I began with a modified version of something I heard in Dr. David’s book. It’s a breathing technique where you breathe deeply, into your stomach, then back out again slowly. As I did this I imagined my pain as a black tar inside of my body. The air that I breathed in was like a cleansing water, it went in, grabbed the tar and pulled it out. The first exhale was thick, black and sticky, but each breath resulted in a more fluid, lighter colour being excreted as it cleaned my pain away. Finally, clean water went in and clean water came out, and for a little while, my pain was minimised.

I also did a yellow-light-waterfall meditation that I used to do to manage my stress. You imagine a stream of yellow light flowing into you through the crown of your head and you watch as it slowly fills you up. You imagine the light to be warm and comforting and it helps your body and mind to relax. This is a favourite of mine if I can put aside the time to do it, and having done it many times before it didn’t take much concentration to achieve a state of calm in myself.

Another one I used when little pockets of pain just popped up out of nowhere, was to use an imaginary iron to flatten them back out again. Often the pains felt like swollen inflammation and made me think of a boxers face. In a similar way, I used an imaginary old fashioned iron to push the swelling down. The iron was cold too, so that helped to ease the red hot tissue.

Finally, I used the simple affirmations; “I am okay. I am not dying. My mitochondria are multiplying even now. My body knows how to deal with all that sugar.” I spoke directly to my body with love saying; “Thank you for trying to look after me, but we don’t need an immune response. Nothing is attacking me, I don’t need to be protected. Focus your cells on processing the sugar and all will be well again.” I repeated these frequently throughout the day.

By the end of the day I had taken half the amount of pain killers that I had expected to in the morning. I felt a definite improvement although I was still in a bad way. I slept well. The next morning, I still felt pain but it was day 6 pain, not day 2 pain. And still no fatigue, just a little tired. I felt so much better that I cooked myself breakfast (bacon, sausage, eggs) and cleaned out the cat’s litter tray. I still took a ‘rest day’ because I didn’t want to accidentally trigger my body again, but I didn’t really feel like I needed to. My brain got a little foggy in the evening, but that was about all. By day 3 I was up and about and back to doing chores and working on projects again.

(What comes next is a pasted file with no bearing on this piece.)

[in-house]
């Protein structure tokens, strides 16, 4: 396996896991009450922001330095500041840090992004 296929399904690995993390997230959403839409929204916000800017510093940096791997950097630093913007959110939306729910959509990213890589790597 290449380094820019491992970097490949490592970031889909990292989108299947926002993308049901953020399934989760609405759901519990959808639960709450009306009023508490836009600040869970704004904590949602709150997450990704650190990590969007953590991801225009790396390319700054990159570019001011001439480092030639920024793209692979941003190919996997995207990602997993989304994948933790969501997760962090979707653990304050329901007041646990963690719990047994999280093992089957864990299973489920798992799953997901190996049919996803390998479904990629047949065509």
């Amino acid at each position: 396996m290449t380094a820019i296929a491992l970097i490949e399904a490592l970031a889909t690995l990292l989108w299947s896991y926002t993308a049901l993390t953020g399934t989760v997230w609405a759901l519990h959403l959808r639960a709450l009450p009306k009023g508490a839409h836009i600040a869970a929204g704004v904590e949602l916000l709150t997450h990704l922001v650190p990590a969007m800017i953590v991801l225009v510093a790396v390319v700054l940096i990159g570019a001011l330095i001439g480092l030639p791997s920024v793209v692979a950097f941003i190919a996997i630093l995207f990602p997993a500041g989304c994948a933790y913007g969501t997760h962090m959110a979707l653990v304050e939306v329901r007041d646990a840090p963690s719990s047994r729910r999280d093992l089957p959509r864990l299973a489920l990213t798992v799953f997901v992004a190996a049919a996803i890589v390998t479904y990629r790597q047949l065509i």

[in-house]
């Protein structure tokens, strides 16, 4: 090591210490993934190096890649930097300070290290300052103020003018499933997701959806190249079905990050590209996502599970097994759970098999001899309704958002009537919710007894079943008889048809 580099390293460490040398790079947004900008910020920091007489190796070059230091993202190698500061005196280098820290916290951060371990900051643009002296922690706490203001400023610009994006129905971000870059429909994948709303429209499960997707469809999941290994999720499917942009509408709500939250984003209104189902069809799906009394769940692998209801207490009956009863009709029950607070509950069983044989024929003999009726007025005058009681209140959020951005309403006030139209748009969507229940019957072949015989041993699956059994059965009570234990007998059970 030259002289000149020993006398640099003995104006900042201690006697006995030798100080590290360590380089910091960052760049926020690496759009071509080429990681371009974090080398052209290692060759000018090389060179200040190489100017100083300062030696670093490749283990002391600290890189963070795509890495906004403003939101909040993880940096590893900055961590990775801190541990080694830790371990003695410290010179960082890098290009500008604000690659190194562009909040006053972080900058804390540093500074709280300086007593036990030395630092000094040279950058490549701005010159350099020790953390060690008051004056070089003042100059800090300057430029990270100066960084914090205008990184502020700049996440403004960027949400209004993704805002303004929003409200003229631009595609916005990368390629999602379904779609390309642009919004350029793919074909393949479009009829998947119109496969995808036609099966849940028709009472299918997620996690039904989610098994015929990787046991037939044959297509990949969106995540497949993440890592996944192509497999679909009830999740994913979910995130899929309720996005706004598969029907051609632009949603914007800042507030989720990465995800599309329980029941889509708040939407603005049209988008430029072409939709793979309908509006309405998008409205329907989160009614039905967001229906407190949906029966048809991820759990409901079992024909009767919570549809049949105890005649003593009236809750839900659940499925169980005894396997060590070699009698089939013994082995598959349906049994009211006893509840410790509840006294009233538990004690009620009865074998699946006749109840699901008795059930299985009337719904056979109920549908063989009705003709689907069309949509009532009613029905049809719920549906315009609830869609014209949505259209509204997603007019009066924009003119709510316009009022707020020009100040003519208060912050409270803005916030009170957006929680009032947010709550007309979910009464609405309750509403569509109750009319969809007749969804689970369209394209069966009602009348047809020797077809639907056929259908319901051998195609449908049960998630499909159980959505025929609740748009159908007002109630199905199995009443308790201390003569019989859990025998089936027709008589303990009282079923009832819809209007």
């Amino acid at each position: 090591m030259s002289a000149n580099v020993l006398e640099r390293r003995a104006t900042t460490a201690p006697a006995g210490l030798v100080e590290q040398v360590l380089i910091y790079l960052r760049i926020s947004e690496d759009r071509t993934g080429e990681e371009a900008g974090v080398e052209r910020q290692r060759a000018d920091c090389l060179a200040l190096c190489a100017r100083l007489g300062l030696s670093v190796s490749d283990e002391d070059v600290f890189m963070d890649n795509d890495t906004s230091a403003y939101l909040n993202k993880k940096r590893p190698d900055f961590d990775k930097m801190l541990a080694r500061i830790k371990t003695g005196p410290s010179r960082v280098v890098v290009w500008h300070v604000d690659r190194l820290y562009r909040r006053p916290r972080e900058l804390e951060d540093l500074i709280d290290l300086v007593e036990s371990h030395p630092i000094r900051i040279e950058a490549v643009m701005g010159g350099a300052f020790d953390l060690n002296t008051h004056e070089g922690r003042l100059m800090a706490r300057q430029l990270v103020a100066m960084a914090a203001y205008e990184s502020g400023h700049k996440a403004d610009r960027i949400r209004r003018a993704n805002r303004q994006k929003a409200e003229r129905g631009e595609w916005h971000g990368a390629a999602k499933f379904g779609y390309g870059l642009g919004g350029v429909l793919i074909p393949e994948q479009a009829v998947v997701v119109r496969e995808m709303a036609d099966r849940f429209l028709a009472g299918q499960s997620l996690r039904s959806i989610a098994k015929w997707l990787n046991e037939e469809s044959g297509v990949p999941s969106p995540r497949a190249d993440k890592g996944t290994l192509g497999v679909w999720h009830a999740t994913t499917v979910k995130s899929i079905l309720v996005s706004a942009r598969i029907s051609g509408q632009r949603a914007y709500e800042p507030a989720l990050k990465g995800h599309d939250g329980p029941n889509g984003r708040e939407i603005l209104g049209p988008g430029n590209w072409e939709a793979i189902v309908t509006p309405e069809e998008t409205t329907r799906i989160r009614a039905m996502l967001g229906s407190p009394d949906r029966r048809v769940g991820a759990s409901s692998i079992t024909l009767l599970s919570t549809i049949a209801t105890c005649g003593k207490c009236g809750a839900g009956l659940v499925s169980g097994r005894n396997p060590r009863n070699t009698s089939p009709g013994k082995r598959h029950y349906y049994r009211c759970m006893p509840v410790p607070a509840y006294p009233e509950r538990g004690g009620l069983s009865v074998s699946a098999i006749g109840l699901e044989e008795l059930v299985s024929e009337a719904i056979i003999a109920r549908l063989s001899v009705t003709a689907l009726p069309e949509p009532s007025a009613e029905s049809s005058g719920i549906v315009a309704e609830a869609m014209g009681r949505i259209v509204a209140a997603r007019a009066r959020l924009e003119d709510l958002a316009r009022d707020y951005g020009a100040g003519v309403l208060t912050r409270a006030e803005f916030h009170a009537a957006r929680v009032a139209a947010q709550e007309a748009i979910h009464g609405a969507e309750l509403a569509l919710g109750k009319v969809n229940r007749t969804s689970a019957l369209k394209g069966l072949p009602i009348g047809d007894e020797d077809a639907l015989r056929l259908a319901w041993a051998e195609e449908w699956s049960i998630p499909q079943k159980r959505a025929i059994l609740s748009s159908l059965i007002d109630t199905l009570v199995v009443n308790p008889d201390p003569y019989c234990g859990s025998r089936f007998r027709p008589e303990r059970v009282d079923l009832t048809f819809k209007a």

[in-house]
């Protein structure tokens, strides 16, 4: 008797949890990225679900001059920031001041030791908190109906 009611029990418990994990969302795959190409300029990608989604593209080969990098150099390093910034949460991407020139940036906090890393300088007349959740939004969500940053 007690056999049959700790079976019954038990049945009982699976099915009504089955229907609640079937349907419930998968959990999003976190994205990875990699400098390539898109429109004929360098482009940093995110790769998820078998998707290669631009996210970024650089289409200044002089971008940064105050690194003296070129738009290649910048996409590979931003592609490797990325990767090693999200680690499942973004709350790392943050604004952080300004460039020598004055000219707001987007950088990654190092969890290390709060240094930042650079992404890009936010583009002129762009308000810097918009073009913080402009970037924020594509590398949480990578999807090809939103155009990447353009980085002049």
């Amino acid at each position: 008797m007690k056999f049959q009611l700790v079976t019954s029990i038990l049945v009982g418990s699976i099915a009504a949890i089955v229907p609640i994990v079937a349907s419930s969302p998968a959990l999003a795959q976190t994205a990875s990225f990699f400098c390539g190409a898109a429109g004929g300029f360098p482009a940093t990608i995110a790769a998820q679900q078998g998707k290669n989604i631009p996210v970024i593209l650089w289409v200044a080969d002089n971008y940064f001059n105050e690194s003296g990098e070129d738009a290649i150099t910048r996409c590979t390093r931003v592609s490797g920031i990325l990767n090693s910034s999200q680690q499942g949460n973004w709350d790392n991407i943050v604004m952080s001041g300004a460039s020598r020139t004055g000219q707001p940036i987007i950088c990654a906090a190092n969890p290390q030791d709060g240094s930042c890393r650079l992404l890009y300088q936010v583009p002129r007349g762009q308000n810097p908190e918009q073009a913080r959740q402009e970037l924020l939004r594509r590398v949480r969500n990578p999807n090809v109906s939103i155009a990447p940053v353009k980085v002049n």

To me, this feels miraculous. Never in the history of my M.E have I recovered so quickly from such a bad flare. Again, I went over the previous few weeks to see if there were any other changes in my life that could have prompted such a thing, and I came up with nothing. As I said before, it is likely that had I not been so healthy previous to the flare, I would not have recovered so quickly, but that good health in itself is still a mystery to me.

The flare-up happened last Monday. This Monday, I feel the same wellness that I did before the flare. I will continue to look for other explanations, but for now, I have to conclude that the visualisation techniques actually work.

P.s, I intended to use this blog post to briefly explain the science around why this works and other applications for it (like building muscle mass), but then I had the flare and I couldn’t not talk about that. I might still write the intended post in a fortnight but if you are interested, I would recommend reading the book I mentioned in the intro, it is well written and talks about actual experiments that have been run, rather than just talking theoretically.

Knees Bent, Arms Stretched, Ra Ra Ra!

Knees Bent, Arms Stretched, Ra Ra Ra!

I weighed myself the other day. I knew that I put on weight since the virus thing had us all trapped in our homes, but it happened so gradually that I hadn’t realised how much I’d actually put on.